At SAIIA we are celebrating 80 years since the Institute’s founding in Cape Town. The Institute’s establishment was also linked to momentous global events of an earlier period, more specifically the Paris Peace Conference in 1919 that concluded the First World War, which started in July one hundred years ago. Delegates at the peace conference recognised the importance of establishing forums where international affairs could be debated among a broader circle of citizens, rather than in the smoky salons of the aristocracy and the political elites. They functioned as first steps towards ‘democratising’ international relations. SAIIA’s creation in 1934 followed in the footsteps of Chatham House in 1920 in Britain and the Council on Foreign Relations in the US in 1921. The Nigerian Institute of International Affairs was established shortly after its independence in 1961. Since then, Africa boasts many think tanks, as the University of Pennsylvania attests, and which again ranked SAIIA as the top think tank in sub-Saharan Africa in 2013.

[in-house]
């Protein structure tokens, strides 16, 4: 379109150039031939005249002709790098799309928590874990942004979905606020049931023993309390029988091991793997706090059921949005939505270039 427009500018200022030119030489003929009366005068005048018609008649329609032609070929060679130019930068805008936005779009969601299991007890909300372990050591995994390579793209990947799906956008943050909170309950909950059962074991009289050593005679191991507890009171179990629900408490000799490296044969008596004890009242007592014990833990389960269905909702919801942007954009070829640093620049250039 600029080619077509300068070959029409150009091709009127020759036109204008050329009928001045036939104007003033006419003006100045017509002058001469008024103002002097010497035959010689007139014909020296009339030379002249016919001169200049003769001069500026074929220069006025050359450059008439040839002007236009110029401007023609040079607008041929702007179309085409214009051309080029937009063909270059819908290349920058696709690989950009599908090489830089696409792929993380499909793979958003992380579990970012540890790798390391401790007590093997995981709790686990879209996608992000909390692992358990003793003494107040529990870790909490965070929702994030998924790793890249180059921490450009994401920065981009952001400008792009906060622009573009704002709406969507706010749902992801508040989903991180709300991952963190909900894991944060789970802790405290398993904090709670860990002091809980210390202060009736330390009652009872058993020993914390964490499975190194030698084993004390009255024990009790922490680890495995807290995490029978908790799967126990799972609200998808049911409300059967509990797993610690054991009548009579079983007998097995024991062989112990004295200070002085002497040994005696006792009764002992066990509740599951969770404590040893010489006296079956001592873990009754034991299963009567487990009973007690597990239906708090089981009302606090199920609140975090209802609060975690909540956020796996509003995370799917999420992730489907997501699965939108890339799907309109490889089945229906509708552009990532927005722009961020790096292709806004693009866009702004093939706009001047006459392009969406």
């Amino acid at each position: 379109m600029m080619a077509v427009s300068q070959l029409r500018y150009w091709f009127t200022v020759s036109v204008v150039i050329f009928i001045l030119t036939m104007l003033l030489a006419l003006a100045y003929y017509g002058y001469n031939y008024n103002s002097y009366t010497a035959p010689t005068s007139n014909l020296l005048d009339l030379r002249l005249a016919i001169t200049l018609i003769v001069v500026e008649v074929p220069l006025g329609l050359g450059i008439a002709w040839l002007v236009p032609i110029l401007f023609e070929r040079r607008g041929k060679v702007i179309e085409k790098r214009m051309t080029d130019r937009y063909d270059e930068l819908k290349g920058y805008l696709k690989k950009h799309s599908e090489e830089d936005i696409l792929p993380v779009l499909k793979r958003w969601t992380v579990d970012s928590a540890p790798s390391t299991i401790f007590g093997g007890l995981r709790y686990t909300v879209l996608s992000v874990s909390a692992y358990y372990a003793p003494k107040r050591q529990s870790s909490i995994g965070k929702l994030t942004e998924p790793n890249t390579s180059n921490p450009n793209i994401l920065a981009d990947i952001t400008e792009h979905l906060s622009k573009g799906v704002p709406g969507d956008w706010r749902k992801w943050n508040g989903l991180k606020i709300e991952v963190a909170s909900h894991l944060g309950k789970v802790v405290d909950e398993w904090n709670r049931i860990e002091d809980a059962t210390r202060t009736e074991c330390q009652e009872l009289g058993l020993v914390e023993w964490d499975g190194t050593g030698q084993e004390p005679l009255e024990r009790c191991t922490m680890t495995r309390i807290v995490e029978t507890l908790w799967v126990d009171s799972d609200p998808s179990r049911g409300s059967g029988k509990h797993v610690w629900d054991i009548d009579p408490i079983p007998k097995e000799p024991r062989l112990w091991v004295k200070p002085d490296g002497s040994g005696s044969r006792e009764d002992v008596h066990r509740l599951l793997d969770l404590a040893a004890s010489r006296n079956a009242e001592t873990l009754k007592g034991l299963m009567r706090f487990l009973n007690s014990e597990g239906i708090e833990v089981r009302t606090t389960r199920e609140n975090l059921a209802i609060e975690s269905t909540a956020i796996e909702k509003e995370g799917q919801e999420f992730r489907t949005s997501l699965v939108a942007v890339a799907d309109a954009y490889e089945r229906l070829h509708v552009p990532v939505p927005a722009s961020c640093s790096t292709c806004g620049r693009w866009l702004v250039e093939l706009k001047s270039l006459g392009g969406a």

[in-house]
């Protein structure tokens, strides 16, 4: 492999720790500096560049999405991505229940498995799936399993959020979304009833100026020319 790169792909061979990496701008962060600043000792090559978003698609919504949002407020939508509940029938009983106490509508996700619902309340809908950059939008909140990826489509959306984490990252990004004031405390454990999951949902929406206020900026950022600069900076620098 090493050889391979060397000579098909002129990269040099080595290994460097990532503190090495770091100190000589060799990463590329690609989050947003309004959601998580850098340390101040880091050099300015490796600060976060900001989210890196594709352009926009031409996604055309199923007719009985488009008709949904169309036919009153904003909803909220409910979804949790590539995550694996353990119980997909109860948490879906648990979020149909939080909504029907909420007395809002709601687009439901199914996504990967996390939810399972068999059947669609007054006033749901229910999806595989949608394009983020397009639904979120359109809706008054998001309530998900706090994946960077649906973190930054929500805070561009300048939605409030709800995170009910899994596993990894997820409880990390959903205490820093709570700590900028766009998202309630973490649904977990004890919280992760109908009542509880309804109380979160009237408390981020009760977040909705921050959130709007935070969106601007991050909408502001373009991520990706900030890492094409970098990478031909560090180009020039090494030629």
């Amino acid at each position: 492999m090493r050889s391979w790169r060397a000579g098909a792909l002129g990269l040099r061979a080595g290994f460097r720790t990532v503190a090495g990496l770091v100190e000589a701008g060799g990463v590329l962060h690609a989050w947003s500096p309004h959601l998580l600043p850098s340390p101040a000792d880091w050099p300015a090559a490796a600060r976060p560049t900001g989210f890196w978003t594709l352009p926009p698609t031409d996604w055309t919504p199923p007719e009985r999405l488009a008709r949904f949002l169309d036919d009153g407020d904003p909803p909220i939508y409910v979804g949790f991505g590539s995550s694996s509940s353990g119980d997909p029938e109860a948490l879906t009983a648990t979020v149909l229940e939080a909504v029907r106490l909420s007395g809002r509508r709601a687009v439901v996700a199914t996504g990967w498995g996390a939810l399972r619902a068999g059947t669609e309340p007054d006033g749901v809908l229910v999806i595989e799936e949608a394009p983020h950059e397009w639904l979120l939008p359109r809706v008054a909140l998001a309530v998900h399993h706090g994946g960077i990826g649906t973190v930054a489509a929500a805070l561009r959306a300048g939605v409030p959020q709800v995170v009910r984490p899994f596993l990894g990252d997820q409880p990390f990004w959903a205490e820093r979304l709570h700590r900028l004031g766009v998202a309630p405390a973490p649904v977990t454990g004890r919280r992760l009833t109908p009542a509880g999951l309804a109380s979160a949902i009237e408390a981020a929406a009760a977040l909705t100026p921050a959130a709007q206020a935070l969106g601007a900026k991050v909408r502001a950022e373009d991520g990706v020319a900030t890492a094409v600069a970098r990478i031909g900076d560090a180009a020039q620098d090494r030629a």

Societies with active, dynamic and productive research institutions are the better for it. Think tanks have convening power, encourage debate and develop alternatives for evidence-based policy options.

Our mandate at SAIIA is to provide such debating forums, produce quality and relevant research, and encourage greater awareness of global issues. But we also foster discussion about what we could still be. Today, on the country’s 20th anniversary, I would like to focus very specifically on South Africa and its region. How have we fared? How joined up is our foreign policy with our domestic priorities? And how should we leverage the opportunities that the ‘Africa Rising’ narrative presents to us?